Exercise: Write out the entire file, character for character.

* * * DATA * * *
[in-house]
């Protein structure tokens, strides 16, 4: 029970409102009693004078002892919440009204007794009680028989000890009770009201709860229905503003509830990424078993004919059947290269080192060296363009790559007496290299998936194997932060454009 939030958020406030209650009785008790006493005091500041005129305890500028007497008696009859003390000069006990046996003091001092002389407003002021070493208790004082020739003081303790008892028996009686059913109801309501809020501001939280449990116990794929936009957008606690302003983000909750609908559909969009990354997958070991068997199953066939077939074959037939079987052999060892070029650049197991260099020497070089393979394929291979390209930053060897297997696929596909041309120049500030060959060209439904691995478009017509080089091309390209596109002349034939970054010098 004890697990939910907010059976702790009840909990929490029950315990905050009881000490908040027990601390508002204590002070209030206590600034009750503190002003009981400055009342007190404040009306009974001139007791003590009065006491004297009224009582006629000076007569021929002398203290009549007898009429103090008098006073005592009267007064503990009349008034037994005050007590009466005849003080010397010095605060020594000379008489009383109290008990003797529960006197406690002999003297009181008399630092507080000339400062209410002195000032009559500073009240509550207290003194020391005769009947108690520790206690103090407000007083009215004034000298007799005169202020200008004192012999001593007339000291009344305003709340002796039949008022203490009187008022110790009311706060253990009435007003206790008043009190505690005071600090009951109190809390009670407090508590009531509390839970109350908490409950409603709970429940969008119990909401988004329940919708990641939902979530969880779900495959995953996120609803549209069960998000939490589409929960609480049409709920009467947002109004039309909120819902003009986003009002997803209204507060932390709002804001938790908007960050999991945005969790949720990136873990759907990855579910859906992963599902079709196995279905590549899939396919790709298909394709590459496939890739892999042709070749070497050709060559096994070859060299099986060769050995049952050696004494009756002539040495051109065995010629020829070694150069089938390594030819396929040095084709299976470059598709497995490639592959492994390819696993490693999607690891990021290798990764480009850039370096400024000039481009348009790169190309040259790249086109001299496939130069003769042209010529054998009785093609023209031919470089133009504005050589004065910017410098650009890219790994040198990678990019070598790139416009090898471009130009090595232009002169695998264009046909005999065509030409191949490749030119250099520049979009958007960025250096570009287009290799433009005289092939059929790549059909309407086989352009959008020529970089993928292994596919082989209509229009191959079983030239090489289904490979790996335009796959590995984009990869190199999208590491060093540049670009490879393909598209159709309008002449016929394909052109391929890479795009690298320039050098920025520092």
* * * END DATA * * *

[in-house]
């Protein structure tokens, strides 16, 4: 029970409102009693004078002892919440009204007794009680028989000890009770009201709860229905503003509830990424078993004919059947290269080192060296363009790559007496290299998936194997932060454009 939030958020406030209650009785008790006493005091500041005129305890500028007497008696009859003390000069006990046996003091001092002389407003002021070493208790004082020739003081303790008892028996009686059913109801309501809020501001939280449990116990794929936009957008606690302003983000909750609908559909969009990354997958070991068997199953066939077939074959037939079987052999060892070029650049197991260099020497070089393979394929291979390209930053060897297997696929596909041309120049500030060959060209439904691995478009017509080089091309390209596109002349034939970054010098 004890697990939910907010059976702790009840909990929490029950315990905050009881000490908040027990601390508002204590002070209030206590600034009750503190002003009981400055009342007190404040009306009974001139007791003590009065006491004297009224009582006629000076007569021929002398203290009549007898009429103090008098006073005592009267007064503990009349008034037994005050007590009466005849003080010397010095605060020594000379008489009383109290008990003797529960006197406690002999003297009181008399630092507080000339400062209410002195000032009559500073009240509550207290003194020391005769009947108690520790206690103090407000007083009215004034000298007799005169202020200008004192012999001593007339000291009344305003709340002796039949008022203490009187008022110790009311706060253990009435007003206790008043009190505690005071600090009951109190809390009670407090508590009531509390839970109350908490409950409603709970429940969008119990909401988004329940919708990641939902979530969880779900495959995953996120609803549209069960998000939490589409929960609480049409709920009467947002109004039309909120819902003009986003009002997803209204507060932390709002804001938790908007960050999991945005969790949720990136873990759907990855579910859906992963599902079709196995279905590549899939396919790709298909394709590459496939890739892999042709070749070497050709060559096994070859060299099986060769050995049952050696004494009756002539040495051109065995010629020829070694150069089938390594030819396929040095084709299976470059598709497995490639592959492994390819696993490693999607690891990021290798990764480009850039370096400024000039481009348009790169190309040259790249086109001299496939130069003769042209010529054998009785093609023209031919470089133009504005050589004065910017410098650009890219790994040198990678990019070598790139416009090898471009130009090595232009002169695998264009046909005999065509030409191949490749030119250099520049979009958007960025250096570009287009290799433009005289092939059929790549059909309407086989352009959008020529970089993928292994596919082989209509229009191959079983030239090489289904490979790996335009796959590995984009990869190199999208590491060093540049670009490879393909598209159709309008002449016929394909052109391929890479795009690298320039050098920025520092």